Cyclone Bingiza Hits Madagascar, Now Mozambique with Serious Flooding Pix

Bingiza off north east coast of Madagascar

Landfall Feb 14 Valentine’s Day

[Update 17 Feb:  Cyclone Bingiza to Worsen Mozambique, Madagascar Floods, UN Says see here for South African flooding NASA sat pix]

This is a big Cat 3 cyclone expected to affect 100,000’s of people. Sustained wind speeds of 160 kilometres per hour with gusts of up to 220 kilometres per hour, have been reported

NASA’s Terra satellite captured this image of Bingiza at 10:00 a.m. local time on Feb. 13, 2011. In the image, Bingiza’s eye approaches northern Madagascar, and a spiral arm grazes Antananarivo.


Will Super Cyclone Yasi be Australia’s Katrina? Landfall Wed as Cat 5 Storm

The Yin and Yang of Climate Extremes We Will See More of

Hurricane Madness – 3 Hurricanes Spinning At One Time PIX

Stunning Satellite Pix of SuperCyclone Yasi on Landfall (and video)

Taken by MTSAT on February 2nd, 2pm (click for larger view)

The newly operational MTSAT-2 images from February 2nd are particularly striking. The images, showing the coldest clouds as white, reveal the extent of swirling white cloud and the deep eye of the storm which is clearly visible just off the coast of Northern Australia. — University of Leicester

My full posting of Yasi including graphs and pixs Will Super Cyclone Yasi be Australia’s Katrina?

Click to see amazing video of the approach of the cyclone on YouTube

“We’re Running the Risk of Unstoppable Climate Change” — Oceanographer

Interview with leading marine scientist Chris Reid

“I’m afraid it is going to take a major catastrophe in the developed world…”

GIJON, Spain, Jun 4 (IPS) – Warming seawater, melting sea ice and glaciers, sea level rise, storm intensification, changes in ocean currents, growing “dead zones”, and ocean acidification are just some of the signs that the oceans that cover 71 percent of our watery planet are changing.

Changes in the oceans also means major impacts on the land and the atmosphere. “Policy makers and the public do not realize that the oceans are the drivers of the climate system,” says Chris Reid, recently retired professor of oceanography at the Sir Alister Hardy Foundation for Ocean Science in Plymouth, England.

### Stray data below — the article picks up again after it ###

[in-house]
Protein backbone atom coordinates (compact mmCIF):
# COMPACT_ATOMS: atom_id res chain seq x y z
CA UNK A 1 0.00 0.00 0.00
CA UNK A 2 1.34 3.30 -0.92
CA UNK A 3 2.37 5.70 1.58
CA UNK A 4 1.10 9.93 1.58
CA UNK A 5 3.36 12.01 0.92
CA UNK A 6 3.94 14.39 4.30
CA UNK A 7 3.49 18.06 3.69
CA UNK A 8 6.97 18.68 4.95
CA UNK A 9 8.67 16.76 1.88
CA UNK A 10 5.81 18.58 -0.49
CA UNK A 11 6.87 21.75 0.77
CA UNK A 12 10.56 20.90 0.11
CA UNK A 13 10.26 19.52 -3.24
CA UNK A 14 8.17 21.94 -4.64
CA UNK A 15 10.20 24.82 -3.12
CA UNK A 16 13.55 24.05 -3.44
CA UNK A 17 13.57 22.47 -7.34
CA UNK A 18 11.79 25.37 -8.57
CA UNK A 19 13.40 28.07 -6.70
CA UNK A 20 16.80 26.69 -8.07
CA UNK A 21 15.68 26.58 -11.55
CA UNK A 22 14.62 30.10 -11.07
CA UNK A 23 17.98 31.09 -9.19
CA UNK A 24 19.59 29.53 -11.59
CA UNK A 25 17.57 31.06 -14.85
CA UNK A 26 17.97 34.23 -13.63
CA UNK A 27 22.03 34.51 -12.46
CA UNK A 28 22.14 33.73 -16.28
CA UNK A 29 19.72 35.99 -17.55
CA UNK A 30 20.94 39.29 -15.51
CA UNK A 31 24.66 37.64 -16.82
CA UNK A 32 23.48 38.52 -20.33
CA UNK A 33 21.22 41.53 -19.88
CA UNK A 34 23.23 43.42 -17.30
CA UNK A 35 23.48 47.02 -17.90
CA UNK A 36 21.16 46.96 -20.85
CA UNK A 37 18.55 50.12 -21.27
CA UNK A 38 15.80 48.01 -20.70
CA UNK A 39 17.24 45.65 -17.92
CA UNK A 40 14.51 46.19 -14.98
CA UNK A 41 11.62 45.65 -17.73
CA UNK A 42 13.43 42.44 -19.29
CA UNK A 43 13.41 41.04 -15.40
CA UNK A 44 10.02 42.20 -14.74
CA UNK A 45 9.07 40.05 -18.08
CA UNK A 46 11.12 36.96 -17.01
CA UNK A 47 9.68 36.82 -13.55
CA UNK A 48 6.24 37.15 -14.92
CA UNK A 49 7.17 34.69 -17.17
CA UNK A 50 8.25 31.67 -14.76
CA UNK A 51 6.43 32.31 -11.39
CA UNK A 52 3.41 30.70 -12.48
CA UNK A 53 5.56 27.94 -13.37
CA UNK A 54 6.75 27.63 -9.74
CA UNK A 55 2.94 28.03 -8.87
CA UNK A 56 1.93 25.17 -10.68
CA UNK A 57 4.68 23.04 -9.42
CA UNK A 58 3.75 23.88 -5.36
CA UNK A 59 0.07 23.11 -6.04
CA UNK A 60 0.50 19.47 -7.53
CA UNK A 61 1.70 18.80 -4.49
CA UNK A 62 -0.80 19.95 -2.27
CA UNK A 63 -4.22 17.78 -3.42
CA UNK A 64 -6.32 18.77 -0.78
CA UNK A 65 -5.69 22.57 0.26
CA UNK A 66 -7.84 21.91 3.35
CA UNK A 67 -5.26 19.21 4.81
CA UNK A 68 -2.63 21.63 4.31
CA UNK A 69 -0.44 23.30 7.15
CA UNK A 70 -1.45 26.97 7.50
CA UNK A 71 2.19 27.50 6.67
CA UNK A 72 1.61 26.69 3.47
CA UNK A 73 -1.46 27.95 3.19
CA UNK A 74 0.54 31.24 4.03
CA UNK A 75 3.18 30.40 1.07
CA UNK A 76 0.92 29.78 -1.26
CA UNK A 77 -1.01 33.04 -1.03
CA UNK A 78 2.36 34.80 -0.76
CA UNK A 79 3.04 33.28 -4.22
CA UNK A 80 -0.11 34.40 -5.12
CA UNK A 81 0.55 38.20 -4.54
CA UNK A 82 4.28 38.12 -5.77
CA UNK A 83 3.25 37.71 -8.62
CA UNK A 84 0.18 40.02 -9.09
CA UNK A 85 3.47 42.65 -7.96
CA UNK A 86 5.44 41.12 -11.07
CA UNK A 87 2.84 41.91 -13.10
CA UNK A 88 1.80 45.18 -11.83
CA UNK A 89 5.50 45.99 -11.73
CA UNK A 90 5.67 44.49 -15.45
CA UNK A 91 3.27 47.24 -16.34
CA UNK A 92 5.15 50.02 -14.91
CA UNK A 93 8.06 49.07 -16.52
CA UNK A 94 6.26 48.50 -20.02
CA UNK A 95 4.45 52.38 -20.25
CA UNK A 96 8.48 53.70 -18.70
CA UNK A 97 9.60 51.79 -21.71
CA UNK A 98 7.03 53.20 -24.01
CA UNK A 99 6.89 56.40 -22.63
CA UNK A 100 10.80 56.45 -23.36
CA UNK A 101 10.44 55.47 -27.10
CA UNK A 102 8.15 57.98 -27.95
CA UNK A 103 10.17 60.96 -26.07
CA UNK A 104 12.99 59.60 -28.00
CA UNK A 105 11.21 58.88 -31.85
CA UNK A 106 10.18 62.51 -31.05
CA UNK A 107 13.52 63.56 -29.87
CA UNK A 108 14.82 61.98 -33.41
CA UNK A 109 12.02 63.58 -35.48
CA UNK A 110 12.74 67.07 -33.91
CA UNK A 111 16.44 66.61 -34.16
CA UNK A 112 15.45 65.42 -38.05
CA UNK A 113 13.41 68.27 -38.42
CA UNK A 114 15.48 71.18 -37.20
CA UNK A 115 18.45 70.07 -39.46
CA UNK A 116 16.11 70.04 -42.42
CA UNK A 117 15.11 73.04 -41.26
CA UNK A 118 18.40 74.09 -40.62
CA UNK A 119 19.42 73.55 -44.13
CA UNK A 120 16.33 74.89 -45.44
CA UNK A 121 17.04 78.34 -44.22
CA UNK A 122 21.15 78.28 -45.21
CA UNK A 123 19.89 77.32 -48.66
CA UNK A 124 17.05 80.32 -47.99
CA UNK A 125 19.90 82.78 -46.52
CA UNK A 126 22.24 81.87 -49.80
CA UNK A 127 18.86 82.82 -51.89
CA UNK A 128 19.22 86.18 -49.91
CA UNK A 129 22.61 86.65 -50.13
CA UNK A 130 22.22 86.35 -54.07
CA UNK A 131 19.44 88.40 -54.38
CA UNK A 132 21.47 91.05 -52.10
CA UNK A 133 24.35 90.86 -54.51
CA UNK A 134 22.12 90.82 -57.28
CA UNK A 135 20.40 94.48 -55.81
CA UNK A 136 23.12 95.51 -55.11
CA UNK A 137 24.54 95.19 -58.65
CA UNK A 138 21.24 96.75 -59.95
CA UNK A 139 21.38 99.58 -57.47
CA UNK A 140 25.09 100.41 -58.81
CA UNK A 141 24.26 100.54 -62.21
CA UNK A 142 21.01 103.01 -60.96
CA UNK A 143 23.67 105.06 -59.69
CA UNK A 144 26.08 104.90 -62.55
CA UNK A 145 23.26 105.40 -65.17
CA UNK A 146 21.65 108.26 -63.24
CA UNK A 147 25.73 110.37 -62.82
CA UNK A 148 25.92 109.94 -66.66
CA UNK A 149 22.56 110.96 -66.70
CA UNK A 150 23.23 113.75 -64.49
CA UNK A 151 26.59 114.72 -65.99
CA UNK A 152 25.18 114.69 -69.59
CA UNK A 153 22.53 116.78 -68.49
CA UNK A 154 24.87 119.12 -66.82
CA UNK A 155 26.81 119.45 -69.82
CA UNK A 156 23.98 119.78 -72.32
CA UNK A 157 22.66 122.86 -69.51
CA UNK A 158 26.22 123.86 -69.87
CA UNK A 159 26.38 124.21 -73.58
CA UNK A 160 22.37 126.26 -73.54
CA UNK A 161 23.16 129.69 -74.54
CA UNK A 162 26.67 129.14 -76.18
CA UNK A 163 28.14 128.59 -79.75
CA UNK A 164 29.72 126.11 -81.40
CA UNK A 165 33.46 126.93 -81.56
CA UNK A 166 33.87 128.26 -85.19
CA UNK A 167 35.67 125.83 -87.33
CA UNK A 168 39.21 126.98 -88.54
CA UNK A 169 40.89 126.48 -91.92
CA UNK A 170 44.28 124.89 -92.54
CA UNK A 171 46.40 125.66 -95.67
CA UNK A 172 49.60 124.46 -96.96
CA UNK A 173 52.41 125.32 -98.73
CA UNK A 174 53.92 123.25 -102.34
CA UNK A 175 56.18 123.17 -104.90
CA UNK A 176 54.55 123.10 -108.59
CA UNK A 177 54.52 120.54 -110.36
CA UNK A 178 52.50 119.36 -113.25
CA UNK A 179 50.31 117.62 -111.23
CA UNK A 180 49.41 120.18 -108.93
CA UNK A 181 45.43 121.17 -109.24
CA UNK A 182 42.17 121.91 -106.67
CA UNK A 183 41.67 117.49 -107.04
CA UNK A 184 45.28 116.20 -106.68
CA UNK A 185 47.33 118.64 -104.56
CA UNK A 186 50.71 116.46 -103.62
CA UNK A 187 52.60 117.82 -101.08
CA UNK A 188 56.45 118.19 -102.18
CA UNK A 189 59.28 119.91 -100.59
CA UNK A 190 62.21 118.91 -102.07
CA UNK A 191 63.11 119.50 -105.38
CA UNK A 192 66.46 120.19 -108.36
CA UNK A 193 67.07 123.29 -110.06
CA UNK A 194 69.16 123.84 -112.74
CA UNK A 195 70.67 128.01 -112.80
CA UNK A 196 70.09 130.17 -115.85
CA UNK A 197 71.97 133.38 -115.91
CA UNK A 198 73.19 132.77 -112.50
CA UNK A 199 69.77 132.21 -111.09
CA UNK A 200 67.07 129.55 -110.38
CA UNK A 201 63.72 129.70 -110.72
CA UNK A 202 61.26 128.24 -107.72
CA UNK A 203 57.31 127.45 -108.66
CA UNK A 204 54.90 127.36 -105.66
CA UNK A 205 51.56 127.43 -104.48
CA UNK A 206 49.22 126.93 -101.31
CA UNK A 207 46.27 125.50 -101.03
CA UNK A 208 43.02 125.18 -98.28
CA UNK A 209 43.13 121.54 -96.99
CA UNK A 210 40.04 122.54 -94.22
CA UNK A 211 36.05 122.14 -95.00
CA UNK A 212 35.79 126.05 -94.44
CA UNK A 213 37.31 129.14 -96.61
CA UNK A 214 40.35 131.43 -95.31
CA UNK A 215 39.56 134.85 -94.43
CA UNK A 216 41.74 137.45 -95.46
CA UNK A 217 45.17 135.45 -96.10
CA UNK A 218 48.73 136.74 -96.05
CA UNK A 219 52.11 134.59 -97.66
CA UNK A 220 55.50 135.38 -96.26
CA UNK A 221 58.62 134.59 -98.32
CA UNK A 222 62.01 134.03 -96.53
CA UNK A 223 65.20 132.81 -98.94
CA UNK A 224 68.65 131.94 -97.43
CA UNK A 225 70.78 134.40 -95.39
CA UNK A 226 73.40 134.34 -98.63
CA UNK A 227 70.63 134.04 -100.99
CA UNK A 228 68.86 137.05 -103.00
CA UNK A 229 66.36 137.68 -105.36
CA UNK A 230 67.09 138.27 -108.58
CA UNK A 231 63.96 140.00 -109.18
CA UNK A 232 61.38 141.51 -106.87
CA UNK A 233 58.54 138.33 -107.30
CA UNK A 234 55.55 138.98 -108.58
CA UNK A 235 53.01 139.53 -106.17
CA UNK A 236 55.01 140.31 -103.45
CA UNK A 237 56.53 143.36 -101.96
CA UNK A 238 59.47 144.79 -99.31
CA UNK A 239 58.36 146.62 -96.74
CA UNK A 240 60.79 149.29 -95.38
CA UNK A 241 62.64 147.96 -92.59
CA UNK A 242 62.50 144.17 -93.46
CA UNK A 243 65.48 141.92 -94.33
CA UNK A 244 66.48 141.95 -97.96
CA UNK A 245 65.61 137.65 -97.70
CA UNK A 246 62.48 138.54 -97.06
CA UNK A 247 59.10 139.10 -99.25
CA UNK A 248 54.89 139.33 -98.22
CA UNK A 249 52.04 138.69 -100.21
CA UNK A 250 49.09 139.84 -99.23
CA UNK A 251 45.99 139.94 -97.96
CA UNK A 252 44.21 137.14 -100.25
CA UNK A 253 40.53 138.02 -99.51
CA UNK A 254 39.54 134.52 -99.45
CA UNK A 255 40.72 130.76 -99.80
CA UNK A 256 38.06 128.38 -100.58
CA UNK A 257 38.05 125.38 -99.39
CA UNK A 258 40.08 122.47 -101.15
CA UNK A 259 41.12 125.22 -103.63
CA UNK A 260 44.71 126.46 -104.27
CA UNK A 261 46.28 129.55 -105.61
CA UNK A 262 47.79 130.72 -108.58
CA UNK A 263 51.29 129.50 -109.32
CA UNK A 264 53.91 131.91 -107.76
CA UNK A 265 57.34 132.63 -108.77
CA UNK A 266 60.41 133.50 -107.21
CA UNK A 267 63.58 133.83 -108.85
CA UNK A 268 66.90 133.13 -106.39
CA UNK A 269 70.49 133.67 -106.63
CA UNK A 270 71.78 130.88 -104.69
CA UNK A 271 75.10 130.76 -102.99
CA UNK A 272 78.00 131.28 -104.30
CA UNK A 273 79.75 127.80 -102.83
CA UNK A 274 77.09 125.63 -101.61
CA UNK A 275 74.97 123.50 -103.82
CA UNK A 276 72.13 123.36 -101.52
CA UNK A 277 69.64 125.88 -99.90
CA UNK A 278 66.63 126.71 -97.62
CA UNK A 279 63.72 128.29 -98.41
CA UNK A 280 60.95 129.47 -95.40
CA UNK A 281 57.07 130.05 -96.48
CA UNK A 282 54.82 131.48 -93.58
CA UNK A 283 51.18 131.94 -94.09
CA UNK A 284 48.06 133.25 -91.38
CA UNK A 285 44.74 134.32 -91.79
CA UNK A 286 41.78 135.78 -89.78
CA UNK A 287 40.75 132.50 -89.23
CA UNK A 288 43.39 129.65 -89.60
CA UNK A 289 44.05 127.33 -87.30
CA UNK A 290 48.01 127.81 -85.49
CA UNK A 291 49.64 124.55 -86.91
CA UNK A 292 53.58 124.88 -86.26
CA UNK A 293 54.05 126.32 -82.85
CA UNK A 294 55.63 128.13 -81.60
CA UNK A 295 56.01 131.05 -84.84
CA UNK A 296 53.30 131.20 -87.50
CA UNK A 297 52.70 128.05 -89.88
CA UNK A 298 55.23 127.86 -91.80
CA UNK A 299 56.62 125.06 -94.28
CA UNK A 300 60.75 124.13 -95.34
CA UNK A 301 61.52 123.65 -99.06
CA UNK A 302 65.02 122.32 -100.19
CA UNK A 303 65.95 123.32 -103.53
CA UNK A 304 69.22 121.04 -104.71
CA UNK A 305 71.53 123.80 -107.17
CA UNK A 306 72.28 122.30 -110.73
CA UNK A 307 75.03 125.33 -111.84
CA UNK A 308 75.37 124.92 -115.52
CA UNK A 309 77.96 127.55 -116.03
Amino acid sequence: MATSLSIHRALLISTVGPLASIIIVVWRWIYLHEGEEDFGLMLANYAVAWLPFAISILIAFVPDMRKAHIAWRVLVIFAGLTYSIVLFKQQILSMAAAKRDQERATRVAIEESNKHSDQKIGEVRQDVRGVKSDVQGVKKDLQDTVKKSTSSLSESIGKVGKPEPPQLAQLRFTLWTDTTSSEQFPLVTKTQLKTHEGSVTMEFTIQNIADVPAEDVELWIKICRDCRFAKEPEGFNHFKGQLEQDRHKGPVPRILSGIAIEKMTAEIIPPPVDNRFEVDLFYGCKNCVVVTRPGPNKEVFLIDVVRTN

Reid will be producing a report this summer on the impacts the altered oceans are having and will have on the global climate.

IPS environment correspondent Stephen Leahy spoke to Reid at an international scientific symposium held late last month in Gijon, Spain on the effects of climate change on the world’s oceans.

IPS: What is happening in the oceans that will affect the global climate?

CR: The oceans have absorbed 30 percent of all human emissions of carbon dioxide (CO2) since the start of the industrial age. There is now good evidence that the oceans are absorbing less carbon as a result of climate change. The warming of surface waters, glacial and sea ice meltwater, acidification and so on are inhibiting or slowing a number of the oceans’ mechanisms for absorbing carbon from the atmosphere and safely storing them in the deep ocean.

IPS: How will that affect us?

CR: It means the atmospheric concentrations of CO2 will rise much faster than has been previously projected by climate scientists. Human carbon emissions are already on pace for the worst case scenario as envisioned by the IPCC (Intergovernmental Panel on Climate Change). These changes in the oceans means the rate of warming will increase, bringing even more severe hurricanes and cyclones, flooding events and so on.

IPS: Cyclones like the one that recently devastated Burma?

CR: Yes. Research presented at this meeting shows that South Korea and Japan are experiencing more powerful cyclones. While a single event can’t be precisely connected to climate change, the Burma cyclone fits what is expected with climate change. Continue reading